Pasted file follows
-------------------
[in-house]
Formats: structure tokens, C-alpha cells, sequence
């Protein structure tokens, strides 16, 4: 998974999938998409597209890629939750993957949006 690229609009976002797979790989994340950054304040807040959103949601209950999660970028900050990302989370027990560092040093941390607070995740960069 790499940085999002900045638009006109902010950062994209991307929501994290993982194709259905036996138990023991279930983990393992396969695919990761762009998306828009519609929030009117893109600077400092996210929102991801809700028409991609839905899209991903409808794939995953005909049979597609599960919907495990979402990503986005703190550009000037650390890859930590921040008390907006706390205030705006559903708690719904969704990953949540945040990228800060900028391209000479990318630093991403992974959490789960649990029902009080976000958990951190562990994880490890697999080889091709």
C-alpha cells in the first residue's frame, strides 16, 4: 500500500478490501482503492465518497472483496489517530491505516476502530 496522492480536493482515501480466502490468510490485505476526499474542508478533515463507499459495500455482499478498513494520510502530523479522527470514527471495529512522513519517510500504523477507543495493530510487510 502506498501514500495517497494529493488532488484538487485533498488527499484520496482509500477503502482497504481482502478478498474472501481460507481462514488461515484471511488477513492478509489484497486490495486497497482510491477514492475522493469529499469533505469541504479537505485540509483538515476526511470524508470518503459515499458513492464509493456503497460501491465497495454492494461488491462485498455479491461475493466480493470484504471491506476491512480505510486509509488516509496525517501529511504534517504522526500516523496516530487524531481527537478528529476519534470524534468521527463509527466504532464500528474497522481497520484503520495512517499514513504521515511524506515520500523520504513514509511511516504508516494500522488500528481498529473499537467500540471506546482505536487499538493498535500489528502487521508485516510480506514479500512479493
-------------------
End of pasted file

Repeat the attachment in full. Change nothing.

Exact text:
[in-house]
Formats: structure tokens, C-alpha cells, sequence
């Protein structure tokens, strides 16, 4: 998974999938998409597209890629939750993957949006 690229609009976002797979790989994340950054304040807040959103949601209950999660970028900050990302989370027990560092040093941390607070995740960069 790499940085999002900045638009006109902010950062994209991307929501994290993982194709259905036996138990023991279930983990393992396969695919990761762009998306828009519609929030009117893109600077400092996210929102991801809700028409991609839905899209991903409808794939995953005909049979597609599960919907495990979402990503986005703190550009000037650390890859930590921040008390907006706390205030705006559903708690719904969704990953949540945040990228800060900028391209000479990318630093991403992974959490789960649990029902009080976000958990951190562990994880490890697999080889091709």
C-alpha cells in the first residue's frame, strides 16, 4: 500500500478490501482503492465518497472483496489517530491505516476502530 496522492480536493482515501480466502490468510490485505476526499474542508478533515463507499459495500455482499478498513494520510502530523479522527470514527471495529512522513519517510500504523477507543495493530510487510 502506498501514500495517497494529493488532488484538487485533498488527499484520496482509500477503502482497504481482502478478498474472501481460507481462514488461515484471511488477513492478509489484497486490495486497497482510491477514492475522493469529499469533505469541504479537505485540509483538515476526511470524508470518503459515499458513492464509493456503497460501491465497495454492494461488491462485498455479491461475493466480493470484504471491506476491512480505510486509509488516509496525517501529511504534517504522526500516523496516530487524531481527537478528529476519534470524534468521527463509527466504532464500528474497522481497520484503520495512517499514513504521515511524506515520500523520504513514509511511516504508516494500522488500528481498529473499537467500540471506546482505536487499538493498535500489528502487521508485516510480506514479500512479493